I see that the Midland Reporter Telegram is officially supporting Clayton Williams's request to pump and sell to Midland more than 40 million gallons of water each day from his land west of Fort Stockton. The Middle Pecos Groundwater Conservation District board begins hearings today to consider the issue, which has huge ramifications for a variety of stakeholders.
The MRT's editorialist acknowledges that competing interests make compelling arguments for and against this transfer of our region's most precious resource.
Nevertheless, we think Williams' plan stands the test of Texas law and science. First, Texas tradition allows property owners to harvest, ship and sell goods coming from the owned property. Oil is a good example. Property owners share in oil revenue as royalty owners when oil is discovered on their property. We see little difference in this model here with the exception that Williams plans to do the harvesting of the water himself rather than through an investor such as an oil company.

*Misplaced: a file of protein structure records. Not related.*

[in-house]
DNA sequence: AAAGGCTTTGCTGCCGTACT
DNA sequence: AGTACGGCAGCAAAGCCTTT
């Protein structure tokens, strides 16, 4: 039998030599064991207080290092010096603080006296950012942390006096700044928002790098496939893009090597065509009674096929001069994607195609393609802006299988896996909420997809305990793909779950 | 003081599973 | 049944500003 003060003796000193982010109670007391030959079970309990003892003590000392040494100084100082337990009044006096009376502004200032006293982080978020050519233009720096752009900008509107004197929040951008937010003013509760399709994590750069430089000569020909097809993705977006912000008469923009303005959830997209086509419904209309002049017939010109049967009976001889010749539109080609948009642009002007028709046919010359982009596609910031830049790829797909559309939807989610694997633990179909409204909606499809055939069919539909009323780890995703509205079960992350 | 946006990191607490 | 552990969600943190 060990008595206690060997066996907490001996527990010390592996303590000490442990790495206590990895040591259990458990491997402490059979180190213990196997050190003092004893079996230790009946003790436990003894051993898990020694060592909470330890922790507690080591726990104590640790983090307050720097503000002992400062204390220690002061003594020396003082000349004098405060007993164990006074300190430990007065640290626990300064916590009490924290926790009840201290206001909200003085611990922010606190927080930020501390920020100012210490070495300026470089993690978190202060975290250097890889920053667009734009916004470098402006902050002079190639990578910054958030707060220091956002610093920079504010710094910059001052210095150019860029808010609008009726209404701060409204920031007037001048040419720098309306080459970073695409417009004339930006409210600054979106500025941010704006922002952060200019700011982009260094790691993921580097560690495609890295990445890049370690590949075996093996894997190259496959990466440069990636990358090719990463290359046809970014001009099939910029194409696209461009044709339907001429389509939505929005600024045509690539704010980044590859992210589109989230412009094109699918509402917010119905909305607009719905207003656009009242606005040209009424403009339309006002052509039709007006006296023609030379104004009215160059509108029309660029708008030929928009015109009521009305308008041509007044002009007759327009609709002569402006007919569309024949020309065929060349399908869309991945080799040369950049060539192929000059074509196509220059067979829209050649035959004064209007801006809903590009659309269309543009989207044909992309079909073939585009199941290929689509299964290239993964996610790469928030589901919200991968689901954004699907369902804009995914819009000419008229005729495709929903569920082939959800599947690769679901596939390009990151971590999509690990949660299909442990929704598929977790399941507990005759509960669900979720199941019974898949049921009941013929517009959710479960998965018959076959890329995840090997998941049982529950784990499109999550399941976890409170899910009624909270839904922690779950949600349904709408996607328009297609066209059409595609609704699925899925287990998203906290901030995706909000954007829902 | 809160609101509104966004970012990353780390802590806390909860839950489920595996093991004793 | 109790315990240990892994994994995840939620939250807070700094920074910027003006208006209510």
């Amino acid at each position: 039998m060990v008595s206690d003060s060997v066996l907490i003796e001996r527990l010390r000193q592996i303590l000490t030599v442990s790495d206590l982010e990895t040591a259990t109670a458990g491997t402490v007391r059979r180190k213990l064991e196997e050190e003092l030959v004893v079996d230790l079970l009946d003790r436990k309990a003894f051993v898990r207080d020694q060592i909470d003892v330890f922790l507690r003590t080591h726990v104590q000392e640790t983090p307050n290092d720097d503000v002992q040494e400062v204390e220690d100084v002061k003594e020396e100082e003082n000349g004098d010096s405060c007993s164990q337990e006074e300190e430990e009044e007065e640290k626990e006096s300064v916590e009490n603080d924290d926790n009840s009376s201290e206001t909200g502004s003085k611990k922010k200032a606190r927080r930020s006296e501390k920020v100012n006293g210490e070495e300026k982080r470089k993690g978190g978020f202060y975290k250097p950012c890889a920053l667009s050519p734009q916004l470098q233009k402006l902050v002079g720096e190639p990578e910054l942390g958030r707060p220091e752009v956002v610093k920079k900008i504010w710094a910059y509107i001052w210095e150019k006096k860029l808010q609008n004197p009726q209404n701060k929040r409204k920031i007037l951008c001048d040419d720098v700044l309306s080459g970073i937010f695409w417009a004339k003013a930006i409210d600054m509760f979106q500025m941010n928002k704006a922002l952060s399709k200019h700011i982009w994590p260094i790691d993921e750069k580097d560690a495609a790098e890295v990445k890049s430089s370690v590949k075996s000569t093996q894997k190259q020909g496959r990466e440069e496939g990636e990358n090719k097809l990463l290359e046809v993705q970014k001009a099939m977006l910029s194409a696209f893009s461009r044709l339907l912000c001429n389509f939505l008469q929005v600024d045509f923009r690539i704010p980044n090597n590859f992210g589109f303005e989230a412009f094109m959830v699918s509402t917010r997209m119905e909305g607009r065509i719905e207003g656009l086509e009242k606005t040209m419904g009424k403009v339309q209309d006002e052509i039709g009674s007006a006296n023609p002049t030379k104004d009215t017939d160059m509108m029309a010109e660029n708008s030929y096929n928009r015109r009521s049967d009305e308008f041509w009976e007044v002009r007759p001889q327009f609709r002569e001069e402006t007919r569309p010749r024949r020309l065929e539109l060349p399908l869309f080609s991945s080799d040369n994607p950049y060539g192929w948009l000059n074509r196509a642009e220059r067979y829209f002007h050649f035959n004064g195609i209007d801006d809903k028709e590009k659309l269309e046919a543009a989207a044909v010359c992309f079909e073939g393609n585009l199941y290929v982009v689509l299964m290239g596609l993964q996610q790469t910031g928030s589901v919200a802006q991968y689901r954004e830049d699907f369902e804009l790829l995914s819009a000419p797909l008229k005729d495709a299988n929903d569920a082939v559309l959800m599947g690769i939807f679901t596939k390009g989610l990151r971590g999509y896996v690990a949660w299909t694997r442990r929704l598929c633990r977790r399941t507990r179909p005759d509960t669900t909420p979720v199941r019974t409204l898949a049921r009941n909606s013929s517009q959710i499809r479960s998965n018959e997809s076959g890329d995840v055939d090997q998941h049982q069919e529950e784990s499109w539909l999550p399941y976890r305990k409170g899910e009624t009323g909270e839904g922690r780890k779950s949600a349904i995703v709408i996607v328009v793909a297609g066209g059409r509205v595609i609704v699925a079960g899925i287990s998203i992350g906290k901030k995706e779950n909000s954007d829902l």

I'm not a lawyer or an expert in the area of Texas water and mineral rights, but I do question the analogy to the oil industry. While it's true that mineral owners in Texas have the right to capture the oil and gas under the acreage they own, that right is not unlimited. There are laws and regulations designed to protect adjacent mineral owners from drainage of their property by another owner.
In addition, there are also laws and regulations governing how water can be taken from surface streams and rivers. As far as I know, a private landowner does not have an unrestricted right to dam a river and take all the water from to the detriment of those living downstream. In the sense that the aquifer in question in Pecos County can be likened to an underground stream, there's a legitimate question as to whether the kind of pumping proposed by Williams is encroaching on the rights of those landowners "downstream." (It's an indisputable fact that formerly free-flowing springs to the east - the direction the aquifer extends - dry up when pumping begins.)
The idea that granting the pumping permit is consistent with current law might mean that perhaps the law itself needs to be revisited. If this issue ends up in the Supreme Court, as some think, a fresh look at an old law might be the most useful outcome.